• Distributive injustice in US health care

    From “Distributive Injustice(s) in American Health Care, ” by Clark Havighurst and Barak Richman:

    [I]t should certainly be a cause for concern if consumption patterns vary greatly and positively with income—rather than with health needs alone—in situations where everyone pays the same premium for the same health coverage. This appears[*] to be the case in many U.S. health plans, since higher-income employees seem to make greater use of their coverage, demanding and receiving more and costlier services at plan expense than their lower-income coworkers. […] [T]he tax subsidy is the ultimate source of the problem. By causing health coverage to be purchased in heterogeneous employment groups (including individuals with disparate, income-correlated preferences and consumption patterns), it creates conditions in which lower-income premium payers may be paying—unwittingly—costs incurred by their more demanding, affluent, and influential coworkers. […]

    Our concern, however, is not that health care is rationed or distributed unequally but the likelihood that conditioning eligibility for insurer payments on patients’ willingness to make certain out-of-pocket payments causes lower income participants in employee health plans to get disproportionately fewer benefits than their more affluent coworkers receive in return for equivalent premiums. […] Likewise, as employers pursue the increasingly popular strategy of funding health savings accounts and enrolling their workers in high-deductible health plans, it is possible that greater emphasis on cost sharing to contain moral hazard will cause insurers’ premium pools to be allocated even more disproportionately to the care of the affluent. […]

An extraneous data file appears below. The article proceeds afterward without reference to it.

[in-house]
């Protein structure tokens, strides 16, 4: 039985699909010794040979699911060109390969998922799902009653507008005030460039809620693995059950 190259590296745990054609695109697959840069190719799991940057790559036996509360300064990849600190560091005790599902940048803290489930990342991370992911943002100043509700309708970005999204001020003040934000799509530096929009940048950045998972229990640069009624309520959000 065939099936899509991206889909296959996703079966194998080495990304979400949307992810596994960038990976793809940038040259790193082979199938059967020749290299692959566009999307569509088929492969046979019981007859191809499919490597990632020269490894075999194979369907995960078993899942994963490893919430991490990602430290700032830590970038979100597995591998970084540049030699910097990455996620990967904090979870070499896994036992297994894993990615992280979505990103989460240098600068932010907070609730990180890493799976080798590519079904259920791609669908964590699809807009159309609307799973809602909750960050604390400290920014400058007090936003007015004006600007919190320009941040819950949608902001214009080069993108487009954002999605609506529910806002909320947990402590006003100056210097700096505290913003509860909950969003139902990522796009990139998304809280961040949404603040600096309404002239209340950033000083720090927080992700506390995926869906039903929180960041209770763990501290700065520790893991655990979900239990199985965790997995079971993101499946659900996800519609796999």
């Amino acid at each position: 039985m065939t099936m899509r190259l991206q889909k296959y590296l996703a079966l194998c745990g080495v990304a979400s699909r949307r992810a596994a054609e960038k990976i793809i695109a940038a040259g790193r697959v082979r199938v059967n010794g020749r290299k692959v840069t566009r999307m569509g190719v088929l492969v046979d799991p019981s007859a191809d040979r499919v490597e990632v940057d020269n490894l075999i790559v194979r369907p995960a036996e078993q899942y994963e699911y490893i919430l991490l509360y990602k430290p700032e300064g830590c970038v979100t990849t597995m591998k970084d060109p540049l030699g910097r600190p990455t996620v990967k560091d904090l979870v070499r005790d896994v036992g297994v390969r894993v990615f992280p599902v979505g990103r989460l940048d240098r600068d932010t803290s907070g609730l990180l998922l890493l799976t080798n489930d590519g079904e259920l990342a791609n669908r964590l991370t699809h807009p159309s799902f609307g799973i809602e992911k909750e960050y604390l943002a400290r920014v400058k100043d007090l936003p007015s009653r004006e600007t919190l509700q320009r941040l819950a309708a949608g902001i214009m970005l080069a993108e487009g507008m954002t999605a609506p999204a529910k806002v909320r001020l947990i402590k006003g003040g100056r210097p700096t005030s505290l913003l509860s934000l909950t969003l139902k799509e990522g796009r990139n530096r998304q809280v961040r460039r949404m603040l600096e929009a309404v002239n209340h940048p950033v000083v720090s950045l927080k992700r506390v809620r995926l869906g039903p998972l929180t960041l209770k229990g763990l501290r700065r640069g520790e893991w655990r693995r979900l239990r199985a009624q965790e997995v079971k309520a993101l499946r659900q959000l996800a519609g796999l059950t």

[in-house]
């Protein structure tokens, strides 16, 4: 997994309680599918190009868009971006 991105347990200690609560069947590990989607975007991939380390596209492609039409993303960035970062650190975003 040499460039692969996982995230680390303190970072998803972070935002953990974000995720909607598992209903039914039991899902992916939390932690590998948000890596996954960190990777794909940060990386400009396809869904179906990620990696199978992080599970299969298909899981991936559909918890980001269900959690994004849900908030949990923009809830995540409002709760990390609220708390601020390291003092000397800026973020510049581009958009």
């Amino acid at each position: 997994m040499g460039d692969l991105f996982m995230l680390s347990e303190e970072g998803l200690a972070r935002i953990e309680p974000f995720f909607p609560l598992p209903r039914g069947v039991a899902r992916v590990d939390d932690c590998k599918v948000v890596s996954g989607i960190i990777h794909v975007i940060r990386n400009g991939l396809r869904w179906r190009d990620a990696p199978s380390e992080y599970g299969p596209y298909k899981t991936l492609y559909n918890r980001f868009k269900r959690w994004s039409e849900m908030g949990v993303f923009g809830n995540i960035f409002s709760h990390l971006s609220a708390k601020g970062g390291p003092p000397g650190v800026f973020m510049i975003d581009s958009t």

[A]n economist might suggest that employers unconsciously adjust the amount of wages they are willing to pay to different classes of worker to reflect the class’s propensity to utilize employer-financed health benefits—in which case it might be incorrect to hypothesize that lower-income workers actually bear costs incurred by higher-income, higher-utilizing participants in the same plan. […] [But, t]he notion that there is no regressivity depends on heroic assumptions about employee and employer perceptions, rationality, and the smoothness of the market’s operation. Thus, workers’ decisions about which jobs to take turn on many factors besides the implicit value of particular health coverage. Furthermore, employers probably think only rarely in terms of total compensation packages, perhaps even administering employee benefits and cash compensation in separate cost centers.

    * The authors admit that they are unaware of a lot of direct evidence this happens.

    h/t Nicholas Bagley


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